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Setting Your System Time

Copyright (C) 2001 by Steve Litt
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This is not the best way to set your system time. It is not even the recommended way to set your system time. As a matter of fact, most documentation warns you AGAINST setting your system time with the date command, which is what this document discusses.

That being said, this is simple, and for small time adjustments, I personally use it.

Setting Your System Time

A little explanation is in order.

System time runs off interrupts and is extremely accurate. The only problem is that it doesn't work unless the operating system is working. For times when the computer is down, the hardware clock must keep time. Then, when the computer is booted, the hardware clock time is copied to the system time. Naturally, part of an orderly shutdown is to copy the system time to the hardware clock.

/sbin/hwclock -r
shows you the time according to the hardware clock. It will most likely be wrong.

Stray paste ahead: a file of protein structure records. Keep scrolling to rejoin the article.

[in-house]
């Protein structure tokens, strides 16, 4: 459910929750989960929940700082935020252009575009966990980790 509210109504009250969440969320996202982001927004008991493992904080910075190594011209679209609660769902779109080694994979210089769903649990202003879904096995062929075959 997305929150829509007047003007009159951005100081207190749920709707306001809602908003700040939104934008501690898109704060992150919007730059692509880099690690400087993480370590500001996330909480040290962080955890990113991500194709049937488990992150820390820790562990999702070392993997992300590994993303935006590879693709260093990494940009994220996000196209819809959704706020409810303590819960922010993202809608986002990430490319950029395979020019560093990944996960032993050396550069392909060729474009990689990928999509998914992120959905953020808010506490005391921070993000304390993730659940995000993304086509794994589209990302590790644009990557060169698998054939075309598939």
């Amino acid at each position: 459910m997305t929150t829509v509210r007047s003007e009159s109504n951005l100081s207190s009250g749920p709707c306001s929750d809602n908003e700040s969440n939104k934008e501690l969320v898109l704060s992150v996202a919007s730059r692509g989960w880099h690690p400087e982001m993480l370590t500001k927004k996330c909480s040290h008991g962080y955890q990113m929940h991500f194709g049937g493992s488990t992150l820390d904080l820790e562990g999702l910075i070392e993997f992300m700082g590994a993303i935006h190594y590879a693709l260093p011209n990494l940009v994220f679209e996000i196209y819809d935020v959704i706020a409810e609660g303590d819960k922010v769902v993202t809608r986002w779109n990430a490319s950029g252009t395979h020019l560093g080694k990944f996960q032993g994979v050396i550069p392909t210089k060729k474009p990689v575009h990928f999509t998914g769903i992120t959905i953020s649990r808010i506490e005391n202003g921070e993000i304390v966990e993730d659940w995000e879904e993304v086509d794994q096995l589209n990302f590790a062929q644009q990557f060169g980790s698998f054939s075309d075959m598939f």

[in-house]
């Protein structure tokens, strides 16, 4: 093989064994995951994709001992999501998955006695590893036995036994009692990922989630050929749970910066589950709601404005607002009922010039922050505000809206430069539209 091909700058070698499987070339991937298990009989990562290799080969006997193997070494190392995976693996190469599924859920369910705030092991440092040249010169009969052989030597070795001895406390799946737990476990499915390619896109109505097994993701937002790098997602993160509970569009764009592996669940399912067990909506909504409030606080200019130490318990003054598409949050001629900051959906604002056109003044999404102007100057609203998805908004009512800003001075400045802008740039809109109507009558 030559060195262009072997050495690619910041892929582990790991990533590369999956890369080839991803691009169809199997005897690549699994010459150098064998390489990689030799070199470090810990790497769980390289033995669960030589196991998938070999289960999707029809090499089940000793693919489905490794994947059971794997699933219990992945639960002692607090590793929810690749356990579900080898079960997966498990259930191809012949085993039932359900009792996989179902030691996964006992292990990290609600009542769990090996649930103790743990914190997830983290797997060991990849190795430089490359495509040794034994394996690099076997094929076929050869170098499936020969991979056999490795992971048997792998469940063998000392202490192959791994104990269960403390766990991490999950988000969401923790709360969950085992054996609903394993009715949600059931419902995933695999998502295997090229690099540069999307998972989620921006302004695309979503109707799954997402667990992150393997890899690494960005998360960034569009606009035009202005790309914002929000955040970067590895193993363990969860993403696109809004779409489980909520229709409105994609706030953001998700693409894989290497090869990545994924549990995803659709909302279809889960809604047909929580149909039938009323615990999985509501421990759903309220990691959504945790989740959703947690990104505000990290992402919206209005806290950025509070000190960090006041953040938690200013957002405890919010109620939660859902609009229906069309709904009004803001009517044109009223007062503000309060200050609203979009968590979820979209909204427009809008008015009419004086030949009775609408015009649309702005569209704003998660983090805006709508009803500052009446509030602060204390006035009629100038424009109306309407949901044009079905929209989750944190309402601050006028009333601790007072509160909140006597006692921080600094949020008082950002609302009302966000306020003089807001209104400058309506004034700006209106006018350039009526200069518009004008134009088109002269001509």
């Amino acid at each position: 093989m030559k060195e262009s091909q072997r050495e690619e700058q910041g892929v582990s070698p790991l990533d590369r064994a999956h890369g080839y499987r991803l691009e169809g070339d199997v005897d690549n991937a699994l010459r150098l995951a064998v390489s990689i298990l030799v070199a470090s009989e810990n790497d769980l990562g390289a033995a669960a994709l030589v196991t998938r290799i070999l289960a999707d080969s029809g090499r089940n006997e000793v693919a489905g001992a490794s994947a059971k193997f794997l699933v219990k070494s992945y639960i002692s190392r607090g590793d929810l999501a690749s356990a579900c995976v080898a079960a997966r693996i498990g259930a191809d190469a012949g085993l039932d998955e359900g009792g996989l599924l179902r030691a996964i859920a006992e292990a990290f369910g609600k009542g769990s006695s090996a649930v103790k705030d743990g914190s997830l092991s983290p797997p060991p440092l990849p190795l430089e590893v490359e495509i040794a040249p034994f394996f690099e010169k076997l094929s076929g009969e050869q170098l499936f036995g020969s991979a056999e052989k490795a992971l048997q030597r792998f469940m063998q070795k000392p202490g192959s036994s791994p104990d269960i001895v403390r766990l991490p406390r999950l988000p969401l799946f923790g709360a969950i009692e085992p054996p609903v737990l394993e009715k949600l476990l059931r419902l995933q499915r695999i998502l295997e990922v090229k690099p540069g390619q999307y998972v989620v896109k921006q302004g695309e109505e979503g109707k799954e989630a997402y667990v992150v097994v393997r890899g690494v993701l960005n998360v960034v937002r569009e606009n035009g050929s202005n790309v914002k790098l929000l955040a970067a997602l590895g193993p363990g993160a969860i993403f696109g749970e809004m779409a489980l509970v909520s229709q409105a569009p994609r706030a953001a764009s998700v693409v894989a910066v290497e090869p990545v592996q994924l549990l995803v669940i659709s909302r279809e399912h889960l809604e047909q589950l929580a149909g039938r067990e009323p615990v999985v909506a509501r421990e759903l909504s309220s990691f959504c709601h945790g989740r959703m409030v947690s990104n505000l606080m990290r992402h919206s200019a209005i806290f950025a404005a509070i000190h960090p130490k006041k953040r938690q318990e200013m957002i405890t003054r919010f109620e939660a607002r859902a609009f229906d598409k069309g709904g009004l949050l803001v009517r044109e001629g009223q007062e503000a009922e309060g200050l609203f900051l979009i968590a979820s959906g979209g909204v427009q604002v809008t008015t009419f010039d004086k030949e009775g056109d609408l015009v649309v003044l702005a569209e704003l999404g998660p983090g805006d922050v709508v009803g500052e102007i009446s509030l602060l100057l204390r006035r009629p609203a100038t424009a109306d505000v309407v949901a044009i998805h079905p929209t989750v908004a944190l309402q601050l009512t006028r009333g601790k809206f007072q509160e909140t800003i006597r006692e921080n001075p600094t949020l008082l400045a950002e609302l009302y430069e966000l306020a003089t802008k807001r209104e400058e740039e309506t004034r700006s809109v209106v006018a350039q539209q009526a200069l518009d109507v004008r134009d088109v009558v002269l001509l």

/sbin/hwclock --adjust
makes changes the hardware clock adjustment mechanism so that the hardware clock more accurately follows system time.

/sbin/hwclock --systohc
sets the hardware clock to the system time.

Remember, date sets your system time, which is updated by interrupts while the operating system is running. hwclock sets your hardware clock, which is a digital watch type clock on your motherboard, which runs continuously on battery power whether the system is running or not.

Other Time Setting Documentation

See man hwclock, man date, and man adjtimex for details on Linux time. You'll notice that these man pages recommend against the method I outlined above. I use my method because it's simple and for no other reason.

There are also time howtos on the Internet.

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Copyright (C)2001 by Steve Litt. -- Legal